Last edited by portals; 03-09-22 at 08:07 PM.
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Old 03-09-22, 04:07 PM
  #38  
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I'm back to see what's happened. The OP lives in the UK where they cannot sell a commercial bike with a motor larger than 250W, but he is going with a big DD rear motor with plans to ride along with his son, Also 60 miles would be nice.

Well, they ship a lot of those motors to the UK., so I guess people do ride them w/o getting into legal difficulties.

I like pedaling, using the gears, and coasting. In some of the ebike forums I frequent, I'm the odd one, Who uses the pedals? Me. And pedaling is often an afterthought on the high power DD kits. The pedal assist is set too high to allow someone to ride at 10-12 mph alongside regular bikes, And if you pedal without power. You have to fight magnet drag from the motor. I've never owned a big DD motor, so I believe I'm overly harsh on them.They certainly had advantages in being quiet and reliable, and inexpensive.

The Pedelecs.uk DIY crowd tend to be either mid drive or geared motors. Their input may be more geographically suited. Here in the US, a lot of DIY like to go fast.

.
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Old 03-15-22, 05:27 PM
  #39  
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I'm back to see what's happened. The OP lives in the UK where they cannot sell a commercial bike with a motor larger than 250W, but he is going with a big DD rear motor with plans to ride along with his son, Also 60 miles would be nice.

Well, they ship a lot of those motors to the UK., so I guess people do ride them w/o getting into legal difficulties.

After much thought I've decided to stick with my original plan and kit/battery choice posted above as may as well be hung for a sheep (1500W) as a lamb (500W)...

I've bought the tools I didn't have including a telescopic heavy duty bike stand as it was killing my back, wow what a difference, for 40 I'd recommend you buy this for working on your bike if you don't have one!
Also bought chain breaker, chain pliers and chain checking tool as well as crank removal set, circular hook tool and a spanner for 36mm cup/cone bottom bracket with 2 pins on other end for the other side of bottom bracket.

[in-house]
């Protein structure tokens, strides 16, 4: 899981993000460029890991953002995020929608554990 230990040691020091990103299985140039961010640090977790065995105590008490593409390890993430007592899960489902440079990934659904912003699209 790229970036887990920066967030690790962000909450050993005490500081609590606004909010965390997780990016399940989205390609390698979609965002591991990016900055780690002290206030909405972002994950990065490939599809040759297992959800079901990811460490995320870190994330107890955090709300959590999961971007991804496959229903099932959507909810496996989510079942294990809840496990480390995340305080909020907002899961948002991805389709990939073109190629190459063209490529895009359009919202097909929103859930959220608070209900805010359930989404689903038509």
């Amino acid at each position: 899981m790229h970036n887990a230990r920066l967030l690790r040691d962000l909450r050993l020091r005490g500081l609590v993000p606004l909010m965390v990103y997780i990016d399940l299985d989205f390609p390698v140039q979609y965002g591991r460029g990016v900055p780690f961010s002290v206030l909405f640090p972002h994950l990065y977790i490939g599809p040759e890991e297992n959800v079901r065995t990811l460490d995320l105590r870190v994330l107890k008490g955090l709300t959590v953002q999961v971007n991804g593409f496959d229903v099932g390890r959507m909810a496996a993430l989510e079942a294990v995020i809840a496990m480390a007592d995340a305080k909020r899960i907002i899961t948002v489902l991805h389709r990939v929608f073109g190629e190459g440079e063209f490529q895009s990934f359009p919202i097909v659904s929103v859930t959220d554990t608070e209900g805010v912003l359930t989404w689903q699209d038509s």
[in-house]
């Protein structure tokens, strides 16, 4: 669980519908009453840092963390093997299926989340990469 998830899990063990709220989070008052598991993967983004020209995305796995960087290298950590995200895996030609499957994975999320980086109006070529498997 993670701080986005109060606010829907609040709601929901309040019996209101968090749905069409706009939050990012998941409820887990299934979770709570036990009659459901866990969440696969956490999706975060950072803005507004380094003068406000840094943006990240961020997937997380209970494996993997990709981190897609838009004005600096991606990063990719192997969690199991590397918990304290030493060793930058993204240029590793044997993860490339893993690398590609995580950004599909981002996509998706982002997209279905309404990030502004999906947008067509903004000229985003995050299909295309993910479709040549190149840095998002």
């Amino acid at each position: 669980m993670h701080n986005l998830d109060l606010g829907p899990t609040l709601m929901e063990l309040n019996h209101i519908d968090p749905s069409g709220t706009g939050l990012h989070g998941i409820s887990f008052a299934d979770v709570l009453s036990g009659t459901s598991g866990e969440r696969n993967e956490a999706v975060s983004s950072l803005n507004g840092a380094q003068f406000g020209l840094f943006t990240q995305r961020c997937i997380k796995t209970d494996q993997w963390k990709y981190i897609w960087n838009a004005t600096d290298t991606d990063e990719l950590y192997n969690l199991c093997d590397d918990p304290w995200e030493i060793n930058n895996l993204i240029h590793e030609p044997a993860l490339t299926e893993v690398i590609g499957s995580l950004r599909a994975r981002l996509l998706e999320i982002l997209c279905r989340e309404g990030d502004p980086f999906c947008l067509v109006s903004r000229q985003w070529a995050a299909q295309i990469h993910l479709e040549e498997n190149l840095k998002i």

I've stripped the bike down apart from finishing bottom bracket as the bottom bracket tool is coming tomorrow ;-)

In meantime I have cold set the frame, before doing this I used some wool to check the alignment as per the Sheldon Brown method of how the frame alignment is before widening it, looks pretty good and even and no 60 tool required, just some wool!

So using Sheldon Brown method with a bit 2by4 bit of wood I bent out the forks, actually I didn't have any wood lying about that was right size so I used a wooden baseball bat, worked a treat and took less than 10secs to bend it out from 126mm to 140mm give or take as the new hub requires a spacing of between 135mm-142mm. Checked alignment again and it was out by maybe 3mm so I bent back in by hand and don't know if I've just been lucky here but after that the alignment was spot on, gap was within 1mm on each side, I'll take that!

Here's a cpl of pics re vintage Halfords Apollo Plateau ebike build so far - I don;t know to upload photos direct, can anyone help?

Tools required so far:
https://photos.app.goo.gl/cBHNA77G2G5s1CbC9

String (wool) method for wheel alignment
https://photos.app.goo.gl/gy6nVLEvuBPHTuS2A

Cold setting drop outs with baseball bat
https://photos.app.goo.gl/fiy4KuBgPQhejYNP6

Last edited by portals; 03-16-22 at 08:21 PM.
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Old 03-16-22, 11:14 AM
  #40  
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You're fortunate to have a frame that you could stretch. I increased the rear dropouts on my 1985 Fuji MTB from 126 mm to 165 mm incrementally using axle nuts pressing against the inside dropouts, and when I removed them the frame sprung back to 126 mm.
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Old 03-16-22, 12:31 PM
  #41  
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You're fortunate to have a frame that you could stretch. I increased the rear dropouts on my 1985 Fuji MTB from 126 mm to 165 mm incrementally using axle nuts pressing against the inside dropouts, and when I removed them the frame sprung back to 126 mm.

Lol.

You're only supposed to cold set steel frames (test with a magnet, if it sticks it's steel), if your frame is aluminium, carbon fibre or something else then it's not recommended.

I watched some YT videos on using the axle nut method and that was what the guy said, that you need to over stretch a lot as the dropouts will just ping back in. ;-)
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Old 03-17-22, 01:40 PM
  #42  
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Mine, a 1985 Fuji was steel, almost eight pounds of chromium molybdenum. This frame was manufactured before it seemed the producers knew how strong the tubes needed to be and was lugged to boot.